While the earliest optimization problems were solved by teams of mathematicians working with calculators, most optimization problems today are solved using specialized software called solvers. While most solvers are generally able to find solutions of majority of well-formulated linear and integer programming problems, some solvers are much more capable than others. They can solve classes of problems that others cannot solve, solve problems more quickly by applying cutting-edge mathematics, or solve large, difficult problems using distributed computers. The most advanced features are usually provided in commercial solvers developed and maintained by companies specializing in building the fastest, most sophisticated solvers.

Gurobi is one of the leaders in the commercial solvers market, used by large segments of the optimization community including governments, academic institutions, and companies operating in industries ranging from finance to logistics. In terms of speed, gurobi consistently outperforms in several benchmarks used to judge commercial and open source solvers.

Gurobi also comes with a powerful Python API that allows you to build models from Python. This feature gives modelers access to all of Python’s useful data manipulation libraries during model construction, which greatly aids in their process. As a demonstration of the gurobi Python API, here is how you might model the knapsack problem:

import gurobipy as gr

m = gr.Model()

camera = m.addVar(name='camera', vtype=gr.GRB.BINARY)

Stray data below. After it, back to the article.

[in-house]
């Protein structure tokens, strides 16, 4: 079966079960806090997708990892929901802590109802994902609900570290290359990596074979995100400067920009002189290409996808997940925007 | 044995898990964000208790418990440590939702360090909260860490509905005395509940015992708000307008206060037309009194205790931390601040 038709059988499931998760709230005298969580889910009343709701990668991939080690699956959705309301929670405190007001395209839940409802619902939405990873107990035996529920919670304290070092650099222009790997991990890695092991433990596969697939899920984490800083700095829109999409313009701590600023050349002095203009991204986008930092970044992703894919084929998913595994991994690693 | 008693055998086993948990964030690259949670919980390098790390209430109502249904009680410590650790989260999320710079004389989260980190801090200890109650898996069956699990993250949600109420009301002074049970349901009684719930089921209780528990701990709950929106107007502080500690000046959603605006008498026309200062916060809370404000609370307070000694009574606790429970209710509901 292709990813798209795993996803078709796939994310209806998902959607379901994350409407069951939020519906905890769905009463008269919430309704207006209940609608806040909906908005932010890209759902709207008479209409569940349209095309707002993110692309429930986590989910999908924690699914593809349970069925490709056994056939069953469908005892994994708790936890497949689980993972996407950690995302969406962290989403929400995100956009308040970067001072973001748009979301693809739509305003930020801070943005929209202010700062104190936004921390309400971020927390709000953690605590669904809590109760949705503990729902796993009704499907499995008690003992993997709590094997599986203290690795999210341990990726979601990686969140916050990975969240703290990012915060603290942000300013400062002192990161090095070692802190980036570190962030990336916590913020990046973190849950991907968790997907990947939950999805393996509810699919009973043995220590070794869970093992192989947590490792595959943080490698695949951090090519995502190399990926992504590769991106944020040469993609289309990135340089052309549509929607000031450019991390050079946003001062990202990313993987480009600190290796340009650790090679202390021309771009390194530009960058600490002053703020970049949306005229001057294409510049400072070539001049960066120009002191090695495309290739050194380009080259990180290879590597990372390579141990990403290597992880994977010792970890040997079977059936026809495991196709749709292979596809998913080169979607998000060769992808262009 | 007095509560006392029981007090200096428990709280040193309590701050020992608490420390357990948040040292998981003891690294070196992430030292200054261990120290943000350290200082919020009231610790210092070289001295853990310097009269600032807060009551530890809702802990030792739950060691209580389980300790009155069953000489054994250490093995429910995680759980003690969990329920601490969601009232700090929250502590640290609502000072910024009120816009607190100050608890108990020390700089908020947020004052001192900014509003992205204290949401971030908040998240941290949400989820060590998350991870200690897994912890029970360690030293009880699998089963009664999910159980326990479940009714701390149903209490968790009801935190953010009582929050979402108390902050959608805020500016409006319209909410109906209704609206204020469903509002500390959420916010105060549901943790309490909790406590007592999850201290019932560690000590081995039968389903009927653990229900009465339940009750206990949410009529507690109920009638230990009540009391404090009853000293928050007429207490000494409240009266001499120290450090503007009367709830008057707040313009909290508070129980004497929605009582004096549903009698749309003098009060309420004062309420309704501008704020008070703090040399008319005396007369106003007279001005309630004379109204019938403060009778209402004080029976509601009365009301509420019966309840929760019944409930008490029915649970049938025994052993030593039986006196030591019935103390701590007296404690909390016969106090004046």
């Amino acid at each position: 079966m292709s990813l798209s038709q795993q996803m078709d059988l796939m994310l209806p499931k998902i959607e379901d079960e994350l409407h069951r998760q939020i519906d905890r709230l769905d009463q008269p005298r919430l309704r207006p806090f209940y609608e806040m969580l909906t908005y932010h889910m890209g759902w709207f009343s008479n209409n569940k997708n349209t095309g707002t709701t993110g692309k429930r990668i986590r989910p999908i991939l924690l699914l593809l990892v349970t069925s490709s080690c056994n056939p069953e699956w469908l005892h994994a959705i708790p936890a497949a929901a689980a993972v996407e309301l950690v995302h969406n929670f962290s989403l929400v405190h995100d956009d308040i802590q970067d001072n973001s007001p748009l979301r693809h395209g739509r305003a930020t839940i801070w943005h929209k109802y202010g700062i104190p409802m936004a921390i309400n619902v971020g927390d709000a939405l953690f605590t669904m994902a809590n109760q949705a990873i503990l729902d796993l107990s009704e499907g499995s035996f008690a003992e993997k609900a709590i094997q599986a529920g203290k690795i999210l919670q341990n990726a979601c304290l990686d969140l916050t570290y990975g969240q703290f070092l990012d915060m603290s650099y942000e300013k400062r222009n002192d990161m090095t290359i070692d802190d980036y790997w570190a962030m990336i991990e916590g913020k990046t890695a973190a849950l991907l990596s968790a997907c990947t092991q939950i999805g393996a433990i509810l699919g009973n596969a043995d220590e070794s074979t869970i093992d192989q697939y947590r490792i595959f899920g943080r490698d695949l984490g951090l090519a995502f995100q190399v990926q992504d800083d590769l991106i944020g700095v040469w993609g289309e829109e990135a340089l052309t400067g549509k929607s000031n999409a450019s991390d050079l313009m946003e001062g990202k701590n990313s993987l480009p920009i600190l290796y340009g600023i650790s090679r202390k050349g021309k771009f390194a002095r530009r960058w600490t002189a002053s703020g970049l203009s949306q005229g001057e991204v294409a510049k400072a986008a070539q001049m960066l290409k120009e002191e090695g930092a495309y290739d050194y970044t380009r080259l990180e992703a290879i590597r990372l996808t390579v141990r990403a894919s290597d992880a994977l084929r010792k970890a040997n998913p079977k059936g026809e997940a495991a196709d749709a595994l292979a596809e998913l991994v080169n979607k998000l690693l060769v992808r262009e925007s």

figurine = m.addVar(name='figurine', vtype=gr.GRB.BINARY)
cider = m.addVar(name='cider', vtype=gr.GRB.BINARY)
horn = m.addVar(name='horn', vtype=gr.GRB.BINARY)
m.addConstr(2 * camera + 4 * figurine + 7 * cider + 10 * horn <= 15 , 'size constraint')
m.setObjective(5 * camera + 7 * figurine + 2 * cider + 10 * horn, gr.GRB.MAXIMIZE)

m.optimize()
print(camera.x)
print(figurine.x)
print(horn.x)
print(cider.x)

Running the example will give you the following output:

Optimize a model with 1 rows, 4 columns and 4 nonzeros
Variable types: 0 continuous, 4 integer (4 binary)
Coefficient statistics:
  Matrix range     [2e+00, 1e+01]
  Objective range  [2e+00, 1e+01]
  Bounds range     [1e+00, 1e+00]
  RHS range        [2e+01, 2e+01]
Found heuristic solution: objective 14.0000000
Presolve time: 0.01s
Presolved: 1 rows, 4 columns, 4 nonzeros
Variable types: 0 continuous, 4 integer (4 binary)

Root relaxation: objective 1.700000e+01, 1 iterations, 0.00 seconds

    Nodes    |    Current Node    |     Objective Bounds      |     Work
 Expl Unexpl |  Obj  Depth IntInf | Incumbent    BestBd   Gap | It/Node Time

*    0     0               0      17.0000000   17.00000  0.00%     -    0s

Explored 0 nodes (1 simplex iterations) in 0.01 seconds
Thread count was 4 (of 4 available processors)

Solution count 2: 17 14

Optimal solution found (tolerance 1.00e-04)
Best objective 1.700000000000e+01, best bound 1.700000000000e+01, gap 0.0000%
-0.0
1.0
1.0
-0.0

HorusLP

HorusLP is an optimization modeling library that was built on experiences developing optimization algorithms. Currently available modeling libraries lack tools required for working with the type of complex, multifaceted problems that are typically encountered by commercial applications of operations research.